Rated as one of the greatest fast bowlers of all-time, Malcolm Marshall made a name for himself in the star-studded lineup full of greats like Andy Roberts, Joel Garner, and Colin Croft. Marshall arrived into the scene as a raw talent and became a world-beater purely because of his skill and craft which separated him from the rest of his contemporaries. Not a typical West Indies in the way he was built, Marshall was 5’11”, not very muscular, ran with a sideways run-up and was skiddy.

Despite all his shortcomings, Marshall’s sheer pace, consistent excellence lasted longer than anyone else in the world. A bowling average of less than 21 and a strike rate of 46.7 in 81 Test matches, Marshall scalped an astonishing 376 wickets. Till date, Marshall’s magnificent stats are unsurpassed by any bowler who has taken a minimum of 200 Test wickets. in Tests is one of the best around, especially for bowlers who have taken more than 200 wickets. He picked up wickets with a combination of pace, swing, seam and a very deceptive bouncer that event the best of the batters failed to read.

On April 18, 1958 – Marshall was born on a small Barbados island which was already famous for their rich cricketing heritage and producing the superstars of the gentlemen’s game in form of – Garry Sobers, Joel Garner, Gordon Greenidge, Wes Hall, Desmond Haynes. He carried on the legacy of the legendary fast bowlers from his country and went on to become the best of the very best.

Every cricketing debate or argument started with – Who has been the fastest? Who was the best? Who was the greatest fast bowler of them all? The answers often include some familiar names like – Ray Lindwall, Joel Garner, Dennis Lillee, Andy Roberts, Richard Hadlee, Imran Khan, Wasim Akram, Curtly Ambrose, Waqar Younis or Glenn McGrath – but Marshall’s supreme excellence and his unmatched skill-set often gave him the nod above the rest.

The conditions, wickets or the assistance from the pitches were of barely any use to Marshall, who was blessed with arguably the most sharpest cricketing brains. From making his debut against India in Bengaluru, Marshall went on to extend his repertoire when he single-handedly dominated the County circuit in England. It hardly mattered to Marshall where he played or against whom he is bowling, Macko found more than one way to succeed.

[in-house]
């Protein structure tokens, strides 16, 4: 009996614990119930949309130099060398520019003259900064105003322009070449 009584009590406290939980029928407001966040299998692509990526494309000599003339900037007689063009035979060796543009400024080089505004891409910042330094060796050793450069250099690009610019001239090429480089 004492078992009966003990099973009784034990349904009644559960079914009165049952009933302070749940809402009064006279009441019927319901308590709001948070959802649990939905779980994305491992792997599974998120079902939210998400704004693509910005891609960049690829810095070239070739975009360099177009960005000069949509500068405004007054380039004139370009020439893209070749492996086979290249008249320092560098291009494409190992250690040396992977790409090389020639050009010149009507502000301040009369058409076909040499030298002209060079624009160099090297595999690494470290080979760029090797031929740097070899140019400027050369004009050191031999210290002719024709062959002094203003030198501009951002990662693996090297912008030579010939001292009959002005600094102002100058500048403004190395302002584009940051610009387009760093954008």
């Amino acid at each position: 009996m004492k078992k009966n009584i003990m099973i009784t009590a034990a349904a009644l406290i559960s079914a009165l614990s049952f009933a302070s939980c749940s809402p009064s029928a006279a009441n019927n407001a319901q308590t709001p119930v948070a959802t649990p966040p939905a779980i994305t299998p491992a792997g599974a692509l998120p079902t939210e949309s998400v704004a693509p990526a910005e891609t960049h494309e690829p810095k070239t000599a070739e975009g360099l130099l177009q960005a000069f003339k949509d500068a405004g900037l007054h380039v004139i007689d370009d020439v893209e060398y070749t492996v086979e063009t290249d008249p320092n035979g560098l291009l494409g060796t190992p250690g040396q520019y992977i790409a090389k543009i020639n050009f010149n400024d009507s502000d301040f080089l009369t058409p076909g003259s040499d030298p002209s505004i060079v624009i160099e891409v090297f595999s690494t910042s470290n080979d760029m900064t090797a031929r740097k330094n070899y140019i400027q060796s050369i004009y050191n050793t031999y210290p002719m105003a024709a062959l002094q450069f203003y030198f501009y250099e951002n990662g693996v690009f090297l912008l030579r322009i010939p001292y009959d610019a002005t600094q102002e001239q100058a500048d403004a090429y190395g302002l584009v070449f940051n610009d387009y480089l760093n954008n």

Marshall’s career numbers

Opponent Mat Wkts Ave
Australia 19 87 22.51
England 26 127 19.18
India 17 76 21.98
New Zealand 7 36 21.52
Pakistan 12 50 20.70

Former West Indies pacer Michael Holding credited Marshall’s success to the hard yards he used to put in during his preparations before the match. His dedication towards the game and quest to establish himself as the best was unthinkable. Holding recalled one incident when he saw a young Marshall jogging around with sandbags tied to his ankles, and not even bothering to take them off when he stopped briefly for a game of dominoes.

Marshall’s preparations before a Test match was also one-of-a-kind. From quietly sitting alone to quietly observing the opposition batsmen’s weaknesses was the usual norm. Before the series, Marshall used to study athe batsmen and chalk out a plan well ahead in his head even before stepping out on the field to land the knockout punch.

Various experts and the legends who followed or observed Marshall closely feels he was a bowler who could do everything. He was scary quick thanks to his whippy action, possess the two-pace bouncer (Mike Gatting’s nose got a re-work in 1986 series), used to bowl outswing and inswing at will, the lethal yorker, the leg-cutter for slower wickets and above all the brain to think batsmen out.

Marshall’s average height also worked in his advantage as he often used to hit the target which other West Indian seamers used to miss because of their larger frames. His bouncers used to skid onto the batsmen. Most of the batters would be embarrassed to admit that they felt scared while playing against Marshall. Even when they thought they had his measure, Marshall would come back with some good, old-fashioned swing bowling to get them. During a five-year spell in the 1980s, Marshall grabbed 235 Test wickets at an average of 18.47.

The cricketing world saw Marshall’s golden run especially during 1982-83 to 1985-86 period where he was simply irresistible. He scalped 21 or more wickets in seven successive Test series, with an average in the last five of less than 20. In 1983-84, Marshall took a sweet revenge for the World Cup final defeat by India, taking 33 wickets in a six-Test series which West Indies won 3-0.

But it was England, his second home, which suffered the real heat of Marshall’s furious pace. His most astonishing performance came at Headingley in 1984 when he broke his left thumb while fielding earlier in the match. With plaster on his one hand, and in considerable pain, Marshall bowled 26 overs in the second innings to take 7 for 53 and win the match for West Indies.

These numbers elevate his greatness when recalled that he was a part of an exceptional fast bowling group and only made his debut to the national side when the best Windies players were away to take part in the Packer series or on a trip to South Africa. Until the final phase of his career, Marshall averaged five per Test – another extraordinary piece of stat.

It would be fair to say that the West Indies have produced many great bowlers over the years but Malcolm Marshall, is (or was) arguably, the greatest of them all.